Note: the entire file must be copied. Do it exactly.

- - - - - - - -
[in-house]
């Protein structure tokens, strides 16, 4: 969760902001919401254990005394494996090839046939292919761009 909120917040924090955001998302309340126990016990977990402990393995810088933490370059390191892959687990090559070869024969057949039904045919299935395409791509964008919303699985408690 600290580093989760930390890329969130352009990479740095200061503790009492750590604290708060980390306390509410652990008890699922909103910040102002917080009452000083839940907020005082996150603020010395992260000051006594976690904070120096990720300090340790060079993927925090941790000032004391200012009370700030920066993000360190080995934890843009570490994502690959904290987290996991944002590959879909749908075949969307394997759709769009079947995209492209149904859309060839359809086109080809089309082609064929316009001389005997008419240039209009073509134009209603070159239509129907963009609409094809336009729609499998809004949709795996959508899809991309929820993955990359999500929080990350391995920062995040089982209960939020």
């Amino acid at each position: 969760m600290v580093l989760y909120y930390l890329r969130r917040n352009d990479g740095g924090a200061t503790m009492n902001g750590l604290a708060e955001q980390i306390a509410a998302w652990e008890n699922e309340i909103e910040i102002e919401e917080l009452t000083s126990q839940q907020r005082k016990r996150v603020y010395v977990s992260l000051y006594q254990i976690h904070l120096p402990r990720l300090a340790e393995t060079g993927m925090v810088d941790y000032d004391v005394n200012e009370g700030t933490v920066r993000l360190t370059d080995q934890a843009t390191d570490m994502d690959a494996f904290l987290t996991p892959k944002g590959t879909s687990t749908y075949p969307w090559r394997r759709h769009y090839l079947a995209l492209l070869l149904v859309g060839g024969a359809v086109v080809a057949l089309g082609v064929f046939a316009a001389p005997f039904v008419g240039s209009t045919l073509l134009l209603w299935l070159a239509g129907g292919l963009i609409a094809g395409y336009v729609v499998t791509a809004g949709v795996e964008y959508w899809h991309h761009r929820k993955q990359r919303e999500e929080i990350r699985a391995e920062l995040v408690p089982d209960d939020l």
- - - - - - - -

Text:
[in-house]
């Protein structure tokens, strides 16, 4: 969760902001919401254990005394494996090839046939292919761009 909120917040924090955001998302309340126990016990977990402990393995810088933490370059390191892959687990090559070869024969057949039904045919299935395409791509964008919303699985408690 600290580093989760930390890329969130352009990479740095200061503790009492750590604290708060980390306390509410652990008890699922909103910040102002917080009452000083839940907020005082996150603020010395992260000051006594976690904070120096990720300090340790060079993927925090941790000032004391200012009370700030920066993000360190080995934890843009570490994502690959904290987290996991944002590959879909749908075949969307394997759709769009079947995209492209149904859309060839359809086109080809089309082609064929316009001389005997008419240039209009073509134009209603070159239509129907963009609409094809336009729609499998809004949709795996959508899809991309929820993955990359999500929080990350391995920062995040089982209960939020």
């Amino acid at each position: 969760m600290v580093l989760y909120y930390l890329r969130r917040n352009d990479g740095g924090a200061t503790m009492n902001g750590l604290a708060e955001q980390i306390a509410a998302w652990e008890n699922e309340i909103e910040i102002e919401e917080l009452t000083s126990q839940q907020r005082k016990r996150v603020y010395v977990s992260l000051y006594q254990i976690h904070l120096p402990r990720l300090a340790e393995t060079g993927m925090v810088d941790y000032d004391v005394n200012e009370g700030t933490v920066r993000l360190t370059d080995q934890a843009t390191d570490m994502d690959a494996f904290l987290t996991p892959k944002g590959t879909s687990t749908y075949p969307w090559r394997r759709h769009y090839l079947a995209l492209l070869l149904v859309g060839g024969a359809v086109v080809a057949l089309g082609v064929f046939a316009a001389p005997f039904v008419g240039s209009t045919l073509l134009l209603w299935l070159a239509g129907g292919l963009i609409a094809g395409y336009v729609v499998t791509a809004g949709v795996e964008y959508w899809h991309h761009r929820k993955q990359r919303e999500e929080i990350r699985a391995e920062l995040v408690p089982d209960d939020l």